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What's New in the Literature?

Recently, I watched an online class hosted by Malcolm Gladwell, the journalist and author. While lecturing on how to find ideas of topics to write about, he used the metaphor of a library. When one goes to a library, looking for a particular book, it is common to examine the books adjacent to that one particular book, and as you explore further down the row, you’ll find tangentially related topics that might be interesting and often end up expanding one’s knowledge. This metaphor spoke to me, especially as someone who used libraries when young (there was no Internet when I was a youth). What better way to expand my knowledge and find interesting, otherwise unknown articles than to do the same but in an online format?

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I decided to try out this method of browsing for interesting research studies using Google. No, I didn’t use the regular Google; I’d have to fire myself as a college professor if that’s where I received my information! 

Instead, I used Google Scholar – an excellent adjunct to Pub Med – and limited my search by date (“Since 2021”) and relevance (“most relevant”). I searched “hallux valgus”, “hammertoe”, and “flatfoot pes planus”. I picked the 10 most recent articles and looked for trends regarding what has been studied most recently. My real purpose for doing this was not to analyze recent journal articles in the manner of a journal club, but rather to peruse available articles in a way that exposed me to new information that I might not otherwise have experienced. 

Ok, let’s get to it. 

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Hallux Valgus

When I searched “hallux valgus” I found 6 articles pertaining to surgery (5 of which researched aspects of percutaneous or minimal incision procedures1,2,3,4,5,6), a review about weightbearing CT imaging for HAV7, two cohort studies examining social factors (progression of the deformity in those with advanced age, poor health, foot pain, and prior use of constrictive shoes8 as well as a decreased quality of life in women with HAV9). One of the 10 articles was about orthotics (a systematic review and meta-analysis10 that found orthoses with a toe separator improved symptoms but not the first intermetatarsal angle, which makes sense since there’s no proof orthoses change hallux valgus kinetics or kinematics).

Comments: There’s a lot more surgical research than non, and the vast majority is about minimally invasive procedures (definitely in vogue at the moment). Perhaps not surprisingly, the level of research was low: no higher than a level 3 (six studies were level 3, one was a 4, and two were 5). 

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Hammertoes

With this search, the trends were a little more of a mixed bag, but some interesting trends were noted. First, there was only one paper specifically about a surgical procedure11, while there were two papers related to implants for hammertoe correction.12,13 Interestingly, there were three biomechanical studies14,15,16, though two of them12,13 were basically the same paper by the same author published in two different journals. Two of the ten were reviews about hammertoes17,18. Finally, there was one study 19 about imaging (for plantar plate pathology rather than strictly for hammertoes alone – but that’s ok; the pathology goes hand in hand) and one proposing a new classification system to guide treatment.20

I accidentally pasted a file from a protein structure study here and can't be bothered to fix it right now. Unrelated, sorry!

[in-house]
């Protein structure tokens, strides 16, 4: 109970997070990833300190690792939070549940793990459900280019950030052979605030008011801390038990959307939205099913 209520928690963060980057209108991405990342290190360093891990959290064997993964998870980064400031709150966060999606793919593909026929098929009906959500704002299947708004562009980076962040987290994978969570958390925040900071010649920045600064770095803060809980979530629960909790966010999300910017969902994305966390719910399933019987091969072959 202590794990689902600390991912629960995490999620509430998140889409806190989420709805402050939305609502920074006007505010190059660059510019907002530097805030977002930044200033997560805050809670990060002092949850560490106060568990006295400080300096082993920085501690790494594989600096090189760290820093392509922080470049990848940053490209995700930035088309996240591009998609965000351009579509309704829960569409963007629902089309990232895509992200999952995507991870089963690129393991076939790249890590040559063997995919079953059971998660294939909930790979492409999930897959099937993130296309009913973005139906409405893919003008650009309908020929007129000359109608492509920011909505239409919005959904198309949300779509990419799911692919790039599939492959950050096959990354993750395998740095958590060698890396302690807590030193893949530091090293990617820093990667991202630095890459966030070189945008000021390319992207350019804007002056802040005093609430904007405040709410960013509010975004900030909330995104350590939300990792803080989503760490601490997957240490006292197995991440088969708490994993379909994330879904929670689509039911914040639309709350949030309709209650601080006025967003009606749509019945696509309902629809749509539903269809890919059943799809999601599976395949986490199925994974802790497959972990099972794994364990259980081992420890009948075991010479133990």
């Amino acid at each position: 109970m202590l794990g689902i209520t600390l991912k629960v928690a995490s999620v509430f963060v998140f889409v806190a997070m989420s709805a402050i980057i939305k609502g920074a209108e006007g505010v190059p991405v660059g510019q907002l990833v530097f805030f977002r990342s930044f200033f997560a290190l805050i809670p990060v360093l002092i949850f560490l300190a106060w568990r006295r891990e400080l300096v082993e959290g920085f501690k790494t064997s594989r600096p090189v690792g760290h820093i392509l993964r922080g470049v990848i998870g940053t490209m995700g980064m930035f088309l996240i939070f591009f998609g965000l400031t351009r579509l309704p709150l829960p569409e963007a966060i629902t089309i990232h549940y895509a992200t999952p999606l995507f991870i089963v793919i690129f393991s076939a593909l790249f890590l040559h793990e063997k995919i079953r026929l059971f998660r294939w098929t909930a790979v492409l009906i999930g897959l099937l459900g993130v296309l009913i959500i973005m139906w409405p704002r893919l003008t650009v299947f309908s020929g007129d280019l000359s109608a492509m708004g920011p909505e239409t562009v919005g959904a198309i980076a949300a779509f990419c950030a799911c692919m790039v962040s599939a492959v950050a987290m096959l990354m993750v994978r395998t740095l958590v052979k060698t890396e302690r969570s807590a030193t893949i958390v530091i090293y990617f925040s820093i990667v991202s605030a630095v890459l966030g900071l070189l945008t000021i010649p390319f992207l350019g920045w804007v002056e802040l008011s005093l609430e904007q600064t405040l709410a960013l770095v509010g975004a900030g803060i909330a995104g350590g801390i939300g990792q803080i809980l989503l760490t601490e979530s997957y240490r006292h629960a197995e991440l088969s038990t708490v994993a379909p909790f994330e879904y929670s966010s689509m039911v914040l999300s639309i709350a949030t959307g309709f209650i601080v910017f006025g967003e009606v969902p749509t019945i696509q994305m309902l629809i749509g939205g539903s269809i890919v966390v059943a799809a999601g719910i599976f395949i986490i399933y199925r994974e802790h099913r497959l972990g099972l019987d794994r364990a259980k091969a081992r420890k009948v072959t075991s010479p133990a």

Comments: It’s interesting that implants were part of these papers, indicating where the surgical side currently sits. It’s not new procedures or MIS that dominates surgery for hammertoes but rather the implants available. It’s also telling that biomechanics, classification, and imaging methods were present, indicating the challenges in diagnosis and understanding the pathomechanics of this deformity. Our understanding of hammertoes is not quite as developed as hallux valgus.

Flatfoot/Pes Planus

I used both search terms simultaneously for this one at first and found a larger distribution of epidemiologic studies (four, in fact), two nonsurgical papers, and three papers on subtalar arthroereisis procedures. When I removed “pes planus” from the search, it completely changed the types of studies found. I’ll discuss these below. This points to the importance of search terms with “pes planus” not leading to surgical topics as much as “flatfoot.”

This is emphasized by the fact that no less than 5 of the studies under the “flatfoot” search term were surgical (3 about the outcomes of surgical procedures21,22,25, 2 arthroereisis outcomes23,24, and 1 about the effect of flatfoot reconstruction on hallux valgus25 – I just had to download this one since it discusses the frontal plane bunion question as well as if we should fix the flatfoot during bunionectomies). Biomechanics-oriented studies (4 of them26,27,28,29) made up the lion share of the rest with 1 study oriented on epidemiology.30

Comments: As before, the overall level of evidence for these flatfoot research studies was low, and it was not surprising to see an absence of randomized controlled trials. These are simply not possible with surgical and biomechanics research. This is a disorder that, although we continue to learn and study about its pathomechanics, we have reached a point where surgical correction is highly common. 

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Overall Conclusions

Now, perhaps the most significant conclusion to draw here is a caution not to read too much into these “trends.” I sampled very small numbers of studies, and these are not necessarily indicative of current research. Additionally, there’s a bias toward the most recent studies, since I deliberately limited my search to 2021. Maybe 2020 had a larger number of biomechanics studies for flatfoot, for example. With this said, my goal of “shopping around” and quickly looking for interesting studies that I might not have found with a more focused search was quite fruitful. Try this yourself with a topic of interest. Who knows what new research about diabetic limb salvage, PAD, neuromas, or other topics you’ll find when you try it!